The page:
No Exemptions


Already in his letter to the Romans, Paul has made a strong case for the depth of human depravity by discussing the ways in which we condemn ourselves: through rejecting and suppressing God’s truth, and through judging others due to our own self-righteousness. Then, as if to fully level the condemnation playing field, the apostle goes one step further in today’s passage. In a phrase that simultaneously contains some of the most freeing and unsettling words of the Bible, Paul deftly reminds both the Jew and the non-Jew that God doesn’t play favorites, especially when it comes to consideration of sin.

  • What do you know about God, his law, and/or the gospel of Jesus Christ? What have you done with what you know?


9 There will be tribulation and distress for every human being who does evil, the Jew first and also the Greek, 10 but glory and honor and peace for everyone who does good, the Jew first and also the Greek. 11 For God shows no partiality.

12 For all who have sinned without the law will also perish without the law, and all who have sinned under the law will be judged by the law. 13 For it is not the hearers of the law who are righteous before God, but the doers of the law who will be justified. 14 For when Gentiles, who do not have the law, by nature do what the law requires, they are a law to themselves, even though they do not have the law. 15 They show that the work of the law is written on their hearts, while their conscience also bears witness, and their conflicting thoughts accuse or even excuse them 16 on that day when, according to my gospel, God judges the secrets of men by Christ Jesus.

English Standard Version, copyright 2001 by Crossway Bibles. Used by permission. All rights reserved.


  1. What will people who do evil experience (vs. 9)? What about those who do good?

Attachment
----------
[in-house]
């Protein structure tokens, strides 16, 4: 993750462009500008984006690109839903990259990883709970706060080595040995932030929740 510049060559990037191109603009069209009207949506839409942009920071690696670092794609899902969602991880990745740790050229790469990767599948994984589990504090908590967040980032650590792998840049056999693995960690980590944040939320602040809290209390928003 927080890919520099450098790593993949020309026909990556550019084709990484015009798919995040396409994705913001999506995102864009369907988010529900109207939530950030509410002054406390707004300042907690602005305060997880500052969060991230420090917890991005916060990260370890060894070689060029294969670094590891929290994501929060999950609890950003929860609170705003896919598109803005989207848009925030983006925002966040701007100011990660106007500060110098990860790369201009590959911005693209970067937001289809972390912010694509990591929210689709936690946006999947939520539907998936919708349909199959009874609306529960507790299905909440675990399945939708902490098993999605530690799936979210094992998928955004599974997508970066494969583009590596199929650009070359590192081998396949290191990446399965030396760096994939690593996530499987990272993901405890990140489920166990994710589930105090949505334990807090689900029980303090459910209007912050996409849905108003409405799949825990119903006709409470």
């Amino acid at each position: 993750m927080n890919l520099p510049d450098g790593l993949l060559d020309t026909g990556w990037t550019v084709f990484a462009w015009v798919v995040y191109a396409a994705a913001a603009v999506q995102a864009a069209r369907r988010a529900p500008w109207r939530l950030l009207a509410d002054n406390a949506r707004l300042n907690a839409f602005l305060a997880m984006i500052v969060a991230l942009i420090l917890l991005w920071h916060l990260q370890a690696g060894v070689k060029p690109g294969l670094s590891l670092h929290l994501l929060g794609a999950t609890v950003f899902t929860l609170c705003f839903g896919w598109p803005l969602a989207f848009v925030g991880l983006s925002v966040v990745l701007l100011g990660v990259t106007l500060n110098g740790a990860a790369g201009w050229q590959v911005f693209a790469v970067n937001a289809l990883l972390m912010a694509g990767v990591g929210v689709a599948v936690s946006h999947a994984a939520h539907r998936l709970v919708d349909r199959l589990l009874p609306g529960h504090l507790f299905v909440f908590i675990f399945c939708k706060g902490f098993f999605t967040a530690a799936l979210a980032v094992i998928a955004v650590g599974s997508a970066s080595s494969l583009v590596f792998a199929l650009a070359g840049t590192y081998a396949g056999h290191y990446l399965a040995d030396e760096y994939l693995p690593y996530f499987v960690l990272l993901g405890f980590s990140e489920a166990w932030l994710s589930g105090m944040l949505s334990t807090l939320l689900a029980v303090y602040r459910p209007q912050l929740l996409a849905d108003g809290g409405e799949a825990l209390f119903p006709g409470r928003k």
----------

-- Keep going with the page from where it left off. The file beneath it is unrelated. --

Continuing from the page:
2. Take some time to ponder verse 11. Why would these words be important for both Jews and Greeks (non-Jews or Gentiles) to hear? What does it mean to you that God shows no favoritism, especially in terms of judging sin?
  3. Verses 12-15 referenced the Mosaic Law, given by God to his chosen people, the Jews. While Gentiles weren’t bound by the law, the example Paul uses here is of the Gentile with an instinctive moral code, so to speak. Understanding this, what was Paul communicating to both Jews and Gentiles regarding hearers versus doers (vss. 13-15)?
  4. Who will judge one day, and what will be judged (vs. 16)?
  5. Imagine what it would look like if God were to judge your heart today. Would you be exposed as only a hearer or as a doer of God’s truth? 


Almost 2,000 years later, the enormity of the apostle’s message remains. Not a single person is exempt from God’s judgment. Both our outward actions and the hidden parts, our truest selves, will be examined by an impartial God. But consider this as well: If God judges without partiality, then by the same token, he extends his grace without partiality. We may be equally condemned by our sin, but we are also equally extended his grace in Jesus Christ. As Paul will later assure us, “for all have sinned and fall short of the glory of God, and are justified by his grace as a gift, through the redemption that is in Christ Jesus” (Romans 3:23-24).

  • Ask God to show you if you are a hearer of his truth, a doer of his truth, or ignorant of his truth.
  • Thank God for not playing favorites. Thank him for the grace and salvation extended to you through Jesus Christ.